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Editorial


Front Page - Friday, March 31, 2017

Farewell to a friend: A short life made better




My dad never had the heart to tell Floyd that, at 70-plus pounds, he was no longer a lapdog. - Photograph provided by Amy Jennings

I said good-bye to a friend today. He went by Floyd, no official last name, although it was surely Jenkins. He is, or was by the time you read this, a 3-year old boxer mix – the good kind, the doesn’t slobber on the couch/furniture/bed kind.

At a glance, people who didn’t know him thought he was a pit bull.

Those people never saw Floyd lying on his back enjoying a belly rub. But when he was protecting his turf – by “turf” I mean our yard; by “protecting,” I mean running right at you barking like he was on a mission – he was the best kind of watchdog. 

But Floyd hasn’t barked, or run, or wagged his tail, for the last three days. In fact, he really hasn’t eaten, either. His stomach even began rejecting water. Unsteady on his legs, his weight has slipped dangerously close to the emaciated level of when fate allowed us to find Floyd some three years ago.

To call Floyd a rescue dog is like calling a hurricane a windstorm; it doesn’t begin to tell his story.

It was on the slimmest of chances that my sister, who is uniquely qualified to rescue an animal in distress, was able to bring Floyd to us. Her daily drive to work frequently went via Shallowford Road, taking her past Airport  Road, the cemetery and the wooded area around the granite quarry.

Coming home one evening, she happened to catch in the corner of her eye a nearly grown dog wandering around in the small grassy area by the roadside.

After a sleepless night, my sister Amy had made up her mind that she would not, could not, let that obviously lost animal become roadkill. Grabbing a collar and leash, she and her husband returned to the same intersection.

Floyd, all skin and bones, was there.

It was miraculous that Amy needed only 15 minutes to bond with the distressed dog, but in that time she was able to talk him over to where she knelt, was able to outfit him with a collar and hook him to a leash. Just like that, she picked up a passenger for the trip home, and Floyd found himself with a name, a person he could trust and a meal fit for a king.

Once we had devised a way of keeping Amy’s three other dogs, Floyd quickly became a full-time resident on our living room couch and a constant companion of my dad, Ray. Now, I could begin describing my father as being 85 years old, but that would be painting the wrong picture. My dad is in no way elderly, as he works 20-30 a week at Publix and is on his feet up to eight hours a day and still drives himself to and from his job.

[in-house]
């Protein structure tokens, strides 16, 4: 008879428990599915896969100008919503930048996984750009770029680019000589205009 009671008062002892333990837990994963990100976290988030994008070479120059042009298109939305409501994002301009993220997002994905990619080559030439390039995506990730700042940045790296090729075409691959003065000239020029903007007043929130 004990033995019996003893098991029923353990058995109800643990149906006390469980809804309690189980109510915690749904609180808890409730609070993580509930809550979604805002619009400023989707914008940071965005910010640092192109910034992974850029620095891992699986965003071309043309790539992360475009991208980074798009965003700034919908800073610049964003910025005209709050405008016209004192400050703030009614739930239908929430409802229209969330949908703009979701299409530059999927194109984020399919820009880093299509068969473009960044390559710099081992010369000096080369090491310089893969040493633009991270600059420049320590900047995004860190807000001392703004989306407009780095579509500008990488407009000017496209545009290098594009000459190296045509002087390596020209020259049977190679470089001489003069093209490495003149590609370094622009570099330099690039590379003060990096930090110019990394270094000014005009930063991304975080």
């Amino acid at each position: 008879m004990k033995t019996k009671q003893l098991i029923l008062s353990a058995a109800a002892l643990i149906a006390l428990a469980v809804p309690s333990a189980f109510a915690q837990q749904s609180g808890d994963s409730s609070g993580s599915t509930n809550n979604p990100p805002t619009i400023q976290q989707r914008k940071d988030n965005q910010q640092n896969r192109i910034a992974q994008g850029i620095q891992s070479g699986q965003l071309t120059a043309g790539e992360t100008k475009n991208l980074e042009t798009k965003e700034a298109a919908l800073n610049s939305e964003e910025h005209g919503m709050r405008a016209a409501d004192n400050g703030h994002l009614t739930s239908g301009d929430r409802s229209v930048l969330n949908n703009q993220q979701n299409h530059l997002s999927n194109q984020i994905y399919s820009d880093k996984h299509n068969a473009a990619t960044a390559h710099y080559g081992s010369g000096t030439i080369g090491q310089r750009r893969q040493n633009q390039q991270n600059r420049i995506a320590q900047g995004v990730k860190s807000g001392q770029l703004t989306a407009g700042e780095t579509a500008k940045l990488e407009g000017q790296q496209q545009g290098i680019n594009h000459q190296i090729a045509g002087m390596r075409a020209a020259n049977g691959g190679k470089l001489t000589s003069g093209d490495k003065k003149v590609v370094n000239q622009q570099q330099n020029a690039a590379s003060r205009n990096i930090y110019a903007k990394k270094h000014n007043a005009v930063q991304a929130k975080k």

So, when I tell you and he and Floyd became as thick as thieves, it was because Floyd was there to transfer some youthful energy to my dad when he would come home weary as often as not. Only one person got to feed Floyd, got to walk him, and had him sleep on his bed, and that was Dad.

We wasted no time getting him to the vet for shots and whatnot, and we soon realized that sometimes rescues come with a cost. He had a serious case of heartworms, requiring either prompt treatment or an expedient death. It was never a question.

But it required keeping him inactive – in a standing cage – for weeks to allow the medicine to work without complication. Floyd never fought it, never questioned. Once his trust – earned only after several days around one another – was gained, it was absolute.

The medicine, costly and difficult to administer, did the trick, and gave Floyd roughly a year of joyous, playful health. As he grew to 70 pounds, he shared with us the fact that he was still a lap log (see photo). In fact, he decided when he would let someone other than grandpa (Ray) sit his personal chair.

His illness this spring appeared gradually, but the end came quickly. His healthy appetite, often battling our cats for their Friskies, went away suddenly. He was unable to hold anything down, and a trip to the vet last Monday revealed that his blood cell count was dangerously low. One symptom piled up on another.

By Sunday morning, it seemed inevitable that, come Monday, Floyd and my dad would take one last ride together. He did eat his breakfast, hung with my dad until Ray went to work. He then climbed up onto their bed to wait for his return.

But around 3:30 in the afternoon, a lifetime of medical problems caught up with our buddy. He’d gone outside on a beautiful afternoon, to do his business; tried to drink out of a mud puddle (his favorite guilty pleasure), climbed up onto the porch, took two steps into the house and laid down in the foyer for the final time.

We brought dad home early from work so he could spend a few minutes telling his good friend thank you and good-bye. Any words he had for his dog, dad kept to himself.

Floyd will be nearby as long as we remain at this address, part of the family from now on. Animals come and go at the Jenkins estate, but few were ever invited the way Floyd was, and few ever wound up being such a pleasant surprise.

I was in the middle of writing this when Floyd’s short life came to an end. I was glad I had a chance to sit and talk with him about an hour before he passed away, but I’m sorry I didn’t get a chance to read this to him, to tell him that he was loved and appreciated and would be missed – even by the cats.

So instead, I’m reading this on my noon talk show (The Clubhouse, 94.7 FM in Ringgold, Georgia) as my way of saying, Floyd, thanks for your time.

(Rescue animals can by adopted at the McKamey Animal Center (423) 305-6500; the Hamilton County Humane Educational Society (423) 624-5302; or the Catoosa County (Georgia) l Animal Shelter (706) 935-2454.)